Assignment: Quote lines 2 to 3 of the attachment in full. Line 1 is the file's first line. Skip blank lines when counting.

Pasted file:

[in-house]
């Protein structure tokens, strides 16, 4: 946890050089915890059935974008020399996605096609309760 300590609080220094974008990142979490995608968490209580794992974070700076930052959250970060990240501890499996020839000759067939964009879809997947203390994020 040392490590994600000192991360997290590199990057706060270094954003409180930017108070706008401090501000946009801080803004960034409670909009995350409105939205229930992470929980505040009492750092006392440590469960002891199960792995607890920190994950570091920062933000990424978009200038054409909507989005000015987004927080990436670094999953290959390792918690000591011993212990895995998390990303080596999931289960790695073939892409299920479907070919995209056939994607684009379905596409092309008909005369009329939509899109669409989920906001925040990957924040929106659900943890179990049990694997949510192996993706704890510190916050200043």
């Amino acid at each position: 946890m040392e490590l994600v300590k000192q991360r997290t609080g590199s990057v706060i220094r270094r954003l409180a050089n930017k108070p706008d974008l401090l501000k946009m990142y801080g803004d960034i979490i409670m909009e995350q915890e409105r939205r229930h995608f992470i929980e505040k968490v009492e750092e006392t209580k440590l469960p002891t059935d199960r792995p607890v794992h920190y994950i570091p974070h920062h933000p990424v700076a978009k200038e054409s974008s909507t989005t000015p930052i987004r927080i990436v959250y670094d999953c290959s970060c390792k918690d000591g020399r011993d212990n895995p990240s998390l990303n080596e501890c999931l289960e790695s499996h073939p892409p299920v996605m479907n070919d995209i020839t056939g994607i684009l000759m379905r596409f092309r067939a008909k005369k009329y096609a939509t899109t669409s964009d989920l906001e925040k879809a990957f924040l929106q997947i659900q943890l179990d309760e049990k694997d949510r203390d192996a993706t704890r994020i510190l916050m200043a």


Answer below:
């Protein structure tokens, strides 16, 4: 946890050089915890059935974008020399996605096609309760 300590609080220094974008990142979490995608968490209580794992974070700076930052959250970060990240501890499996020839000759067939964009879809997947203390994020 040392490590994600000192991360997290590199990057706060270094954003409180930017108070706008401090501000946009801080803004960034409670909009995350409105939205229930992470929980505040009492750092006392440590469960002891199960792995607890920190994950570091920062933000990424978009200038054409909507989005000015987004927080990436670094999953290959390792918690000591011993212990895995998390990303080596999931289960790695073939892409299920479907070919995209056939994607684009379905596409092309008909005369009329939509899109669409989920906001925040990957924040929106659900943890179990049990694997949510192996993706704890510190916050200043």
């Amino acid at each position: 946890m040392e490590l994600v300590k000192q991360r997290t609080g590199s990057v706060i220094r270094r954003l409180a050089n930017k108070p706008d974008l401090l501000k946009m990142y801080g803004d960034i979490i409670m909009e995350q915890e409105r939205r229930h995608f992470i929980e505040k968490v009492e750092e006392t209580k440590l469960p002891t059935d199960r792995p607890v794992h920190y994950i570091p974070h920062h933000p990424v700076a978009k200038e054409s974008s909507t989005t000015p930052i987004r927080i990436v959250y670094d999953c290959s970060c390792k918690d000591g020399r011993d212990n895995p990240s998390l990303n080596e501890c999931l289960e790695s499996h073939p892409p299920v996605m479907n070919d995209i020839t056939g994607i684009l000759m379905r596409f092309r067939a008909k005369k009329y096609a939509t899109t669409s964009d989920l906001e925040k879809a990957f924040l929106q997947i659900q943890l179990d309760e049990k694997d949510r203390d192996a993706t704890r994020i510190l916050m200043a």